While it may seem like just another album of acoustical keyboard tracks, The Piano Album is actually a mixture of instrumentals that were composed by other artists, as well as a few of Rick Wakeman's own classics. Recorded during his acoustic tour in March 1994, Wakeman played his grand piano to a crowd of nearly 8,000 people, without any flashy stage equipment or even a public address system. The result is culmination of some interesting movements, including his versions of David Bowie's "Space Oddity" and "Yes"' "And You and I," performed in his elegant yet distinctly ornate fashion. Without his usual fanfare of synthesizers, his artistry is noticeably channeled into the serene and delicate sound of the lone piano, emphasized in tracks like "A Wish" and "A Glimpse of Heaven," the latter written by Strawbs member David Cousins. Two of his own compositions, "Merlin the Magician" and "Gone but Not Forgotten," are interesting to hear in an alternate context, with the raw power of the synthesizer replaced with the charm of bare strings. Although no version can ever supercede the originals, the fact that Wakeman can still make them sound magical, no matter what the form, is compelling enough. Even his rendition of "Wondrous Stories" carries a poshness and a certain exquisite complexion, contrary to Yes' full-blown progressive version. The Piano Album serves as a novel example of how Wakeman can pleasingly rearrange the hard components of his and other artist's songs into subtle yet impacting interpretations.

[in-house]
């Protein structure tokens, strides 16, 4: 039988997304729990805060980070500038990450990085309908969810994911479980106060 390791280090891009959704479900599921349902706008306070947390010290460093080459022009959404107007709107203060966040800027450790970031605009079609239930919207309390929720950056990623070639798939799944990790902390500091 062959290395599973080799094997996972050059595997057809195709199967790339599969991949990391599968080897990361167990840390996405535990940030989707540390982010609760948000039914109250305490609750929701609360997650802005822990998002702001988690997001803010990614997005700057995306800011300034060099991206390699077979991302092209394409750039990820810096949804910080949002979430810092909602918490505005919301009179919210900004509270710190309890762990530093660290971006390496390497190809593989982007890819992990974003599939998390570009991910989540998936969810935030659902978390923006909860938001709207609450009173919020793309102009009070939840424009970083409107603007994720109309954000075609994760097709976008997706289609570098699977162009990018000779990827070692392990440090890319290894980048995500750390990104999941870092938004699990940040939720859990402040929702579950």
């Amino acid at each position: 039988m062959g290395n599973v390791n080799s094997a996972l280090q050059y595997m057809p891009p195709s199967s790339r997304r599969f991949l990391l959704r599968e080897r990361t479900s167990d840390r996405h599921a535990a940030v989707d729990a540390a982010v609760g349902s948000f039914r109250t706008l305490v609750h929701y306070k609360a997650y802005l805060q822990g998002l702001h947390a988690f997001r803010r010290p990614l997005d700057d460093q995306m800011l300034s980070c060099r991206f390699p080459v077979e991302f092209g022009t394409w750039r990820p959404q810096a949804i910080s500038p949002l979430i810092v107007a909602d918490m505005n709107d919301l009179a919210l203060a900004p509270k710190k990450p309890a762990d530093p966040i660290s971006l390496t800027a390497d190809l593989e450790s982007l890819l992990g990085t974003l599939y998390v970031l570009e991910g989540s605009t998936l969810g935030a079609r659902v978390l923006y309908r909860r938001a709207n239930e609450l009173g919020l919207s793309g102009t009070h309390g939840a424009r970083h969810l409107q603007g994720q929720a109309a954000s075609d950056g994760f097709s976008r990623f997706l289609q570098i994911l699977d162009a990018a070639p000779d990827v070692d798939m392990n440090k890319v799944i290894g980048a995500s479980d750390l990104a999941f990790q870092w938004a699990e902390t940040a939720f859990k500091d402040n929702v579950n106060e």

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AllMusic Review by Mike DeGagne